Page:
Time after time, Ryan and Keilynn said the right things at the right times and kept me moving forward. They also didn’t downplay the difficulty of the route, which I really appreciated. They called it how it was and said that the route was in fact, incredibly difficult and ambitious. Their honest assessment helped fuel my drive because of how much I respect both of them as trail runners (and of course, as individuals). Over and over again, they kept telling me how strong I was and how well I was moving. Words are powerful and they knew exactly which words to say to keep me moving forward. I also need to point out that for the entire 12 hours, Ryan kept his phone out with the gpx track to make sure we were staying on route. Let me say that again – for the ENTIRE 12 HOURS, Ryan kept us on course – looking down at his phone while traversing extremely technical trails, climbs and descents!! Amazing.

The 4-5 miles of carriage roads through the West Point Reservation were the only trail miles of the entire traverse that were not technical. This was a huge mental break as we could run side-by-side and didn’t have to look down the entire time, worrying about tripping on technical trails and plummeting over a cliff (I know that sounds dramatic, but it’s true). So after 12 hours, 30 miles and 7,800 ft of climbing, we finally arrived at the Turkey Hill Trailhead to meet Grace and Janna for the final 15 miles. This put me at about 80 miles and 19,500 ft of climbing. As I hugged Keilynn and Ryan I was met with another wave of emotion as I tried to say thank-you. But how do you say thank you for something like that?

As Keilynn and Ryan left the Turkey Hill Traihead, Grace and Janna quickly took over and started the process of doing another “hard reset”. I changed clothes, cleaned my feet, ate (THE MOST AMAZING) breakfast burrito, drank a lot of fluids and then laid down with my feet elevated for 30 minutes. I knew I was getting behind on calories and fluids so this reset was desperately needed! At this point I was convinced that I would be able to sleep, but again-no luck. But, just like the last time 30 miles earlier, the thirty minute break did wonders for my brain and body. At this point, my only physical complaints were aching feet and feeling exhausted from not sleeping. I was still in disbelief that the ITB pain was non-existent and my legs felt rock-solid. I told Janna and Grace that there was literally NO reason why I couldn’t finish this thing.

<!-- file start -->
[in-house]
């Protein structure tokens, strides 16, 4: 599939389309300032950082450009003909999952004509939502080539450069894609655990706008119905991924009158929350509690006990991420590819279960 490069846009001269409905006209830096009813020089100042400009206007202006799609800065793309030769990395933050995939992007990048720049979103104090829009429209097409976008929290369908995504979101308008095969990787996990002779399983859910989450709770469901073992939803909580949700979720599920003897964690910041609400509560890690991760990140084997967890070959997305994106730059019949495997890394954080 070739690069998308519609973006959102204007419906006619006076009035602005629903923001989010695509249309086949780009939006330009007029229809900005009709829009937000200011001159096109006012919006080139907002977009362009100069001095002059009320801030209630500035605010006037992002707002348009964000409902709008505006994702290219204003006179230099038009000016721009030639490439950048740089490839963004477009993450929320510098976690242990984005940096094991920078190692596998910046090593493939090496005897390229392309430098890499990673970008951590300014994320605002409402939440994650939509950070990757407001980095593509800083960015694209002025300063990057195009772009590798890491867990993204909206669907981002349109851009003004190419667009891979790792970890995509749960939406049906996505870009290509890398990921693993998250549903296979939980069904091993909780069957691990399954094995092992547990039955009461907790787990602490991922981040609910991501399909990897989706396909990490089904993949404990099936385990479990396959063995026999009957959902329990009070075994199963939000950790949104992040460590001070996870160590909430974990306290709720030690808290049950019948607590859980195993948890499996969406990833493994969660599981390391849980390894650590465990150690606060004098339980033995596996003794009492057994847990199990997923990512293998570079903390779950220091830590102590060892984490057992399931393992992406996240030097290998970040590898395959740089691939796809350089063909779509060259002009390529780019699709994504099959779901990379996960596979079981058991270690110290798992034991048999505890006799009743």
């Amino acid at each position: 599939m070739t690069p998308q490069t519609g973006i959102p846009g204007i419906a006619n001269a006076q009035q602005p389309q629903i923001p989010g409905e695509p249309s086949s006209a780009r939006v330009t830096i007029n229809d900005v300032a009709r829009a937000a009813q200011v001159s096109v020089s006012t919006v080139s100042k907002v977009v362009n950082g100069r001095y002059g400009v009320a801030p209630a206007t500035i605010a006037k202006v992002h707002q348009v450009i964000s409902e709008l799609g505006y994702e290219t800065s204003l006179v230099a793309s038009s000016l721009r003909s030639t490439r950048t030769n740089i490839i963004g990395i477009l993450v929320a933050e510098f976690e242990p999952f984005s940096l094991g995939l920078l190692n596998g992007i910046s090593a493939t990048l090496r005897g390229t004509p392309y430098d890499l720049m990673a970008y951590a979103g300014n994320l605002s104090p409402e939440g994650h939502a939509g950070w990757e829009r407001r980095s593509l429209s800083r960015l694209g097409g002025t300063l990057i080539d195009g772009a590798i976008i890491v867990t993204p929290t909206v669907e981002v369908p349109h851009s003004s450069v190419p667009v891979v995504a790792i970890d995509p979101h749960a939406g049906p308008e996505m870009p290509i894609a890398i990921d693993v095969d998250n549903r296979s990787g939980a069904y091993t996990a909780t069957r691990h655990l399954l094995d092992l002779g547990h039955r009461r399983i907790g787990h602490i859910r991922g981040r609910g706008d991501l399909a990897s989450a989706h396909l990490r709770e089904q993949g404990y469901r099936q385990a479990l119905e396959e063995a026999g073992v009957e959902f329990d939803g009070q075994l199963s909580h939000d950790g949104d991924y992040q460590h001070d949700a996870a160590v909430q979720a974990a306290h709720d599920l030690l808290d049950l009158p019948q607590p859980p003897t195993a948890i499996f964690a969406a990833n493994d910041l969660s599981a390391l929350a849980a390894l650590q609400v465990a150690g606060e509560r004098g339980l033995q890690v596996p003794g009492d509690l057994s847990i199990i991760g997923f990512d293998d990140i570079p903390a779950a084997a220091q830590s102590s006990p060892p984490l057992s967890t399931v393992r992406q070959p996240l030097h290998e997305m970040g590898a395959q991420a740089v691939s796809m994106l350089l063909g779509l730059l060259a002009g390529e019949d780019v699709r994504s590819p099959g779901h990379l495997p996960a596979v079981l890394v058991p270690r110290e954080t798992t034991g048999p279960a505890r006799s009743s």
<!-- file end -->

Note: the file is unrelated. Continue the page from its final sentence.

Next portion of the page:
Janna and Grace told me before we left, “All you have left is just a fun Sunday afternoon run with the girls!” I know I said “ok” because it’s on video, but I don’t even remember that conversion, I just remember feeling like I was outside of my body watching everything unfold! Despite being on another planet I (foolishly) told Grace and Janna that I felt comfortable/confident leading and navigating the last section. Less than a mile after we started, I missed a turn and got us off-course! Janna and Grace promised that the detour was less than ¼ mile but I was convinced that it was more than that. Janna, again, I am sorry for arguing with you so much about this!! After we got back on-course, we ran through some incredibly beautiful trails as we made our way towards Popolopen-Tourne. Turkey Hill Pond and Queensboro Lake were gorgeous.